There are three alternatives. First, the process could be undone and a new selection done under judicial supervision. Second, plaintiffs could be given the jobs the incumbents got at the entry level, GS-7. Third, as plaintiffs demand, they could be given the positions the incumbents now have. As noted earlier, the incumbents have advanced substantially since getting the jobs; they are now GS-12's. Plaintiffs insist that they be advanced to the GS-12 positions immediately and be given, as it were, retroactively, the training the incumbents received in the years since their selection so that plaintiffs are as capable as the incumbents of performing the responsibilities of the GS-12 positions.
The first alternative--a new selection under judicial supervision--is the least attractive. First, no source of law provides any direction to the court as to how the process should be conducted and creating a new process is literally unprecedented. Second, it is particularly intrusive of the agency's personnel management; it substitutes an uninformed judicial role for a well-established personnel policy that must be in accordance with equally well-established agency and Office of Personnel Management regulations.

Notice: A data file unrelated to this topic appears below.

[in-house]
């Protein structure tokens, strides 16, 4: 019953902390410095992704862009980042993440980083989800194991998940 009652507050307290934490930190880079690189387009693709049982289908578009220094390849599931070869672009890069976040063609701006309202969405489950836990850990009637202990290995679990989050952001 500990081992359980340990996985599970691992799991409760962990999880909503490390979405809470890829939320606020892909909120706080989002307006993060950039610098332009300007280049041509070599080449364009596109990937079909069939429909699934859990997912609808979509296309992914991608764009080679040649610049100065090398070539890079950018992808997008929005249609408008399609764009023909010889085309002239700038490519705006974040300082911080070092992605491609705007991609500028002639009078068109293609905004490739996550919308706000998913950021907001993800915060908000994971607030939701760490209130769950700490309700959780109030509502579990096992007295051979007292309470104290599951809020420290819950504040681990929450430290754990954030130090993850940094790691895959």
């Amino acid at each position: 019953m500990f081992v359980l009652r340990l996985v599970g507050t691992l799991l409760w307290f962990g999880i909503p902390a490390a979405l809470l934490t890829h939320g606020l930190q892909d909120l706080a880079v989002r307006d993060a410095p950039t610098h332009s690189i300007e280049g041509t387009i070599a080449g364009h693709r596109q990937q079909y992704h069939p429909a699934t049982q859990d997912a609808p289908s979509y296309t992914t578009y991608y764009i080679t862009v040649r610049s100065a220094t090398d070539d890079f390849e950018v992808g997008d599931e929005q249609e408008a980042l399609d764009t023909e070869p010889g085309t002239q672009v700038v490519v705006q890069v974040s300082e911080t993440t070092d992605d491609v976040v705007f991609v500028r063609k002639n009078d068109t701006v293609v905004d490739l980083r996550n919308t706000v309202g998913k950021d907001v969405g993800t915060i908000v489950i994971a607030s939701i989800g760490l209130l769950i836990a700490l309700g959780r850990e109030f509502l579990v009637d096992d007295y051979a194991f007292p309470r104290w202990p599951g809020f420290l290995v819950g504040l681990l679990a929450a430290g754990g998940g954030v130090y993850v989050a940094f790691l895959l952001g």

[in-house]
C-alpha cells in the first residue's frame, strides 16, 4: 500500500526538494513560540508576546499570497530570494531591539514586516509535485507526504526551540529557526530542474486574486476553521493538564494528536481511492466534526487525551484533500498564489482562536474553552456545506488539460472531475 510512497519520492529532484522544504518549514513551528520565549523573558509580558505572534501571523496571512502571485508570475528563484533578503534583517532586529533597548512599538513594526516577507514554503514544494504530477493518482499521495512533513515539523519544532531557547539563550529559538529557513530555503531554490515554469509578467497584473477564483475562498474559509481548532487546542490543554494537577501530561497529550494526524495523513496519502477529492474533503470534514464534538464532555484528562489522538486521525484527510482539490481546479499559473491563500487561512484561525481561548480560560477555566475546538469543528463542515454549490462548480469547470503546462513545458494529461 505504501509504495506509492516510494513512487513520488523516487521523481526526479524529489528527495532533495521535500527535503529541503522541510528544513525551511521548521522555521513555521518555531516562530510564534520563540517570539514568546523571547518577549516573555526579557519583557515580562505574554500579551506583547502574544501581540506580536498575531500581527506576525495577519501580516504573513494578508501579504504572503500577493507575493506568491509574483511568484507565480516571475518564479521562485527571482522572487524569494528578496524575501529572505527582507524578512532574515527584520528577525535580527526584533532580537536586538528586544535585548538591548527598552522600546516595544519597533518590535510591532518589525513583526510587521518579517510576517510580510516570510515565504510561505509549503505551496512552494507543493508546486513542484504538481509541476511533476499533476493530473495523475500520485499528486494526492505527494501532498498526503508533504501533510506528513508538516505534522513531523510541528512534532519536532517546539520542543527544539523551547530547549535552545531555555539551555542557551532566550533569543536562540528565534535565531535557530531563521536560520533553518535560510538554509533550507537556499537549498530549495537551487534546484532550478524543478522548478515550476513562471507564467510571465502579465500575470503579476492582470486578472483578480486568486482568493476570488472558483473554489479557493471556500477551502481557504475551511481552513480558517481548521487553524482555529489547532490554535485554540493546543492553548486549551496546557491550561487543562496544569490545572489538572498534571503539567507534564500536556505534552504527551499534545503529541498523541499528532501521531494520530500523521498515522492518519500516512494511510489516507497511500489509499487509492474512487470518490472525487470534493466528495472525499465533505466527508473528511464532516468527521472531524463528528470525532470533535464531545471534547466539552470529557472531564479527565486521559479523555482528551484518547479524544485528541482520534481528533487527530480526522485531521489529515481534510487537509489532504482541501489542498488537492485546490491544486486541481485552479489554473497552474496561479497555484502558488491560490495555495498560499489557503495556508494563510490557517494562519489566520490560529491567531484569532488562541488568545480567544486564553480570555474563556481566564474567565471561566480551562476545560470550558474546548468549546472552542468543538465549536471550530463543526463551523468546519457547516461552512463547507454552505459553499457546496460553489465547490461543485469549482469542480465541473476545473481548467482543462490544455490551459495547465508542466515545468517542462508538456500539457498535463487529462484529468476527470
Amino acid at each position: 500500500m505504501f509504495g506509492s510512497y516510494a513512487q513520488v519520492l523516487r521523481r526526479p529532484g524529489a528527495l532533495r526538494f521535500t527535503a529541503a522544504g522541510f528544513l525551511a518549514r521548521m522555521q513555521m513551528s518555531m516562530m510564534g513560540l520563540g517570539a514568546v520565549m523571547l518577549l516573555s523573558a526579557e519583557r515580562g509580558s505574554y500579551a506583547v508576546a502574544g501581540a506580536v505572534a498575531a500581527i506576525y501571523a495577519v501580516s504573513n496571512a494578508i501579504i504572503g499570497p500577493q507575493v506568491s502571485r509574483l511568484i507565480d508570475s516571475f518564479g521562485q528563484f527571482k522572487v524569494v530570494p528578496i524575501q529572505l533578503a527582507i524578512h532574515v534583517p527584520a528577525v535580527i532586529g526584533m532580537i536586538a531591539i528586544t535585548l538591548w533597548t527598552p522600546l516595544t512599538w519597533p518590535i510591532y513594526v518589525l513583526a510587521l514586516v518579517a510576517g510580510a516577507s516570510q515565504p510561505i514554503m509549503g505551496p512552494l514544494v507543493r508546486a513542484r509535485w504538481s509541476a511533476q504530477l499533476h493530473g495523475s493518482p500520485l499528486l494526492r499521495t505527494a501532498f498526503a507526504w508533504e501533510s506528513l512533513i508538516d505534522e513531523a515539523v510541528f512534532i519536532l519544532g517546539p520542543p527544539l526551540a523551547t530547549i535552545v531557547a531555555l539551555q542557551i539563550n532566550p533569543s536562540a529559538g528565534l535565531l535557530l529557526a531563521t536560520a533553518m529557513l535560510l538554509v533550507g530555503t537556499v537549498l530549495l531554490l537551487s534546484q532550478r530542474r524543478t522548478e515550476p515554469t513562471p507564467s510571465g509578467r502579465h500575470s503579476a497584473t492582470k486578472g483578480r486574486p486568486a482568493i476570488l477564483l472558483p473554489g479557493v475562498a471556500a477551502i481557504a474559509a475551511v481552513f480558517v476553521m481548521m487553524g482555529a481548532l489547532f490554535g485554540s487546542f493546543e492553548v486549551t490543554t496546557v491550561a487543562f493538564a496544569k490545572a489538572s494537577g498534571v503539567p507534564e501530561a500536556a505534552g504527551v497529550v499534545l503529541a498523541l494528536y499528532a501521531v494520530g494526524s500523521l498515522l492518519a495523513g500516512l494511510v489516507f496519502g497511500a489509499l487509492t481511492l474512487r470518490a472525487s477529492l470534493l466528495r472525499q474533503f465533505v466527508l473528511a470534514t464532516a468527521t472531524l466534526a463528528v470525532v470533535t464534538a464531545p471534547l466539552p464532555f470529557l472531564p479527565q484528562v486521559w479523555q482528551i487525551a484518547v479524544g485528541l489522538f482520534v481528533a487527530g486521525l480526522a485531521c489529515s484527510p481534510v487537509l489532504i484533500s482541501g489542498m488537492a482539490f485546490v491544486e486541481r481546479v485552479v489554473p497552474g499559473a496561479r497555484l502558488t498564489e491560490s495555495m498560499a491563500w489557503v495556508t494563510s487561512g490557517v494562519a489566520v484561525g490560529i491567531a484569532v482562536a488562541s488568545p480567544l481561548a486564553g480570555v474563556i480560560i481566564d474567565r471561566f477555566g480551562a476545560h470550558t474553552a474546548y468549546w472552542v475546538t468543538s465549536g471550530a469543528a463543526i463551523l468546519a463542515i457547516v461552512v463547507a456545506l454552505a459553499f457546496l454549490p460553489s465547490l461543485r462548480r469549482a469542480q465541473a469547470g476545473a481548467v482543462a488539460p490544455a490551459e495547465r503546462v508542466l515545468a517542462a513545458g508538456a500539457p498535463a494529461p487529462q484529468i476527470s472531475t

Most significantly, I find the declaration of Andre Jordan, the new Director of the Federal Protective Service, who would make the ultimate decision if a new selection was to be done, troubling. Jordan states: "While I am committed to maintaining a workforce free from discrimination and that values workplace diversity, the drain on employee morale and FPS resources will be significant if the most competitive candidates realize that skill and ability to compete for the position is not as important as suing." Declaration ("Decl.") at 3. Jordan therefore has already determined that plaintiffs have some how "cheated the system" by seeking to enforce their rights rather than relying on their skills. His arrogant contempt for the jury's verdict is striking.